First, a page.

December 21, 2022

Surviving the Crypto Winter – common crypto scams and what to do if you’ve been defrauded

Since 2020 the awareness of cryptocurrency has continued to increase. In June 2021, consumer research by the Financial Conduct Authority suggested that 78% of adults in the UK have now heard of cryptocurrencies and around 3.3 million people (that is to say, 5% of United Kingdom’s total population) own crypto assets.

The increasing popularity of cryptocurrency, however, has also led to an increase in fraud. It is estimated that $14 billion in cryptocurrency was stolen by scammers in 2021, which is approximately a 79% rise in crypto-related crime from 2020.Although many people are now aware of the crypto space, many still lack understanding. This lack of knowledge creates opportunities for fraudsters, who are also becoming more sophisticated in targeting potential victims.

As has been widely reported, and much like the stock market, the crypto market has had a difficult 2022. Bitcoin and Ethereum are down more than 50% from their 2021 figures, which represented an ‘all-time high’. In June 2022, Bitcoin hit a low of $20,108.53 compared to a high of $61,374.28 in October 2021.

With the current downturn in the crypto market, many investors are now looking to ‘cash out’ their cryptocurrency investments and convert their holdings into more traditional currencies. In some cases, however, investors find they are unable to recover their funds and have been the victim of a fraud.

The question therefore arises, what recovery options are available when a person has been defrauded?

How do people commonly get scammed in crypto?

The most common cryptocurrency scams fall into two categories.

The first category involves gaining access to a victim’s digital wallet, and private security passwords/authentication credentials. If successful, scammers then gain access to a victim’s cryptocurrency holdings. Phishing scams are a good example of this; whereby scam emails include links to websites and require a victim to enter their private keys.

The second category involves victims transferring their cryptocurrency directly to the scammer. Examples of this include:

  • Fake cryptocurrency exchanges: This is where scammers pose as legitimate cryptocurrency exchanges.
  • Ponzi schemes: These typically involve the payment of supposed ‘returns’ to existing investors using money invested by new investors. The Securities and Exchange Commission recently charged 11 people in a cryptocurrency pyramid ponzi scheme allegedly worth $300m.
  • Rug Pull scams: These typically involve a supposed developer promoting a new coin or NFT release, but then disappearing with investor money.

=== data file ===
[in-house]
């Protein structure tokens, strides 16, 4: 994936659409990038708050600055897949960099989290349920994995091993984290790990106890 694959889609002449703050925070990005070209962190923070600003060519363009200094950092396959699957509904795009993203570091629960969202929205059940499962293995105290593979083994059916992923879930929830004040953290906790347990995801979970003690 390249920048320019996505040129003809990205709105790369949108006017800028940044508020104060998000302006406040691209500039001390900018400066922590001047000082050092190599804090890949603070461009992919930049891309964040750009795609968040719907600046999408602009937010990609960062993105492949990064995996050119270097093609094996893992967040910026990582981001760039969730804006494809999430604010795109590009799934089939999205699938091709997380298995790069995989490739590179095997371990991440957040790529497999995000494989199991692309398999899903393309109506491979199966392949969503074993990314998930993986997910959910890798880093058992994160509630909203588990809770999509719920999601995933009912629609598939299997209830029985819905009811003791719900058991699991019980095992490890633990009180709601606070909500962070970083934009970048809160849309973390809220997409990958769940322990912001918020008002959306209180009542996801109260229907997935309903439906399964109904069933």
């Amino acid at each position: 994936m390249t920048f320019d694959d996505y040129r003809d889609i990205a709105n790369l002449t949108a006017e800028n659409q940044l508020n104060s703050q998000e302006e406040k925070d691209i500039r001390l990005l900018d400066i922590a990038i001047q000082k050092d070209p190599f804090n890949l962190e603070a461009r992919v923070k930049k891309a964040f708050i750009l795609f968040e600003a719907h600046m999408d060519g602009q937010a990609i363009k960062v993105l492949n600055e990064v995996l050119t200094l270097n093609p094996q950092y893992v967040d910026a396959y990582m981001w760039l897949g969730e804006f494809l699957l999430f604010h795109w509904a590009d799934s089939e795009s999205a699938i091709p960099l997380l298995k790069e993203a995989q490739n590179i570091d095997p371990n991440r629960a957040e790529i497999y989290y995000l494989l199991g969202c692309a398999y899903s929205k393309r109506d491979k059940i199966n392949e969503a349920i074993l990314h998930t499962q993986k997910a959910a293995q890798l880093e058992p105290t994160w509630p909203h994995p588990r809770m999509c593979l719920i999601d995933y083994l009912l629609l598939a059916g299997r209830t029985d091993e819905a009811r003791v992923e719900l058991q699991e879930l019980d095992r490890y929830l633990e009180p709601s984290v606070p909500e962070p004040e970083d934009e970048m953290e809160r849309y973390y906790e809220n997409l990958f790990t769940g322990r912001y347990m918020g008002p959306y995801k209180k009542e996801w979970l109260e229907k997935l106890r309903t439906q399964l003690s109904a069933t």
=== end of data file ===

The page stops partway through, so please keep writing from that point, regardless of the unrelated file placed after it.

• Fake NFTs: NFTs (ie non-fungible tokens) are digital assets that are typically bought and sold using cryptocurrency. As awareness of NFTs continues to increase, many scammers are selling fake NFTs (passing them off as valuable collectibles), or otherwise looking to exploit security weaknesses for the purposes of ransacking the victim’s collection.
  • Online promotions: These typically involve promotions online, or via social media, erroneously promising investors the opportunity to match or multiply their investments.

What are the common red flags in crypto?

With the above in mind, there are common red flags that people should be aware of in the cryptosphere (and indeed with any investment) to mitigate the risks of being defrauded.

Such red flags include:

  • Any opportunity presenting high investment returns with little or no risk;
  • Any opportunity promising very consistent returns;
  • No minimum investor qualifications or experience;
  • Investments where withdrawing or receiving payments/earnings is difficult;
  • Excessive marketing; and
  • Poorly written “whitepapers” (ie information published by developers to explain the technology and purpose of the project).

What should you do if you’ve been crypto scammed?

Can you get your money back if you’re scammed on crypto?

If you have recently made a payment via your bank and then discovered the fraud, you should immediately notify your bank (the sending bank) and the other bank (the receiving bank). The sending bank may be able to recover the funds and must make reasonable efforts to recover the funds. The receiving bank may also be able to freeze funds.

If you paid via a credit card (say VISA or Mastercard), you might consider whether a chargeback claim is available. You might also consider whether there is other potential redress from your bank (the sending bank), for example, via the CRM Code (Contingent Reimbursement Model Code).

If you are aware of the identity of the fraudster, other claims may be available. But typically, a victim will hold very little information.

Another important consideration at the outset is the likely financial cost of a victim seeking to pursue legal action against the fraudster. Seeking recovery via the courts can prove expensive (especially, where tracing is required, the relevant exchange and/or the fraudster are located in a foreign jurisdiction, and/or where urgent court applications are required to freeze funds). If the likely costs make recovery action uneconomical, a victim might consider whether there are other people who have been defrauded in a similar way, with a view to bringing a group action.

From here, there are a number of actions you can take before pursuing legal action:

  • Using tracing experts to track the movement of funds and crypto-holdings;
  • Reviewing all relevant communications and producing a chronology, with available evidence in support;
  • Writing to the relevant exchanges with a view to perfecting any notice requirements and seeking co-operation in freezing any related funds;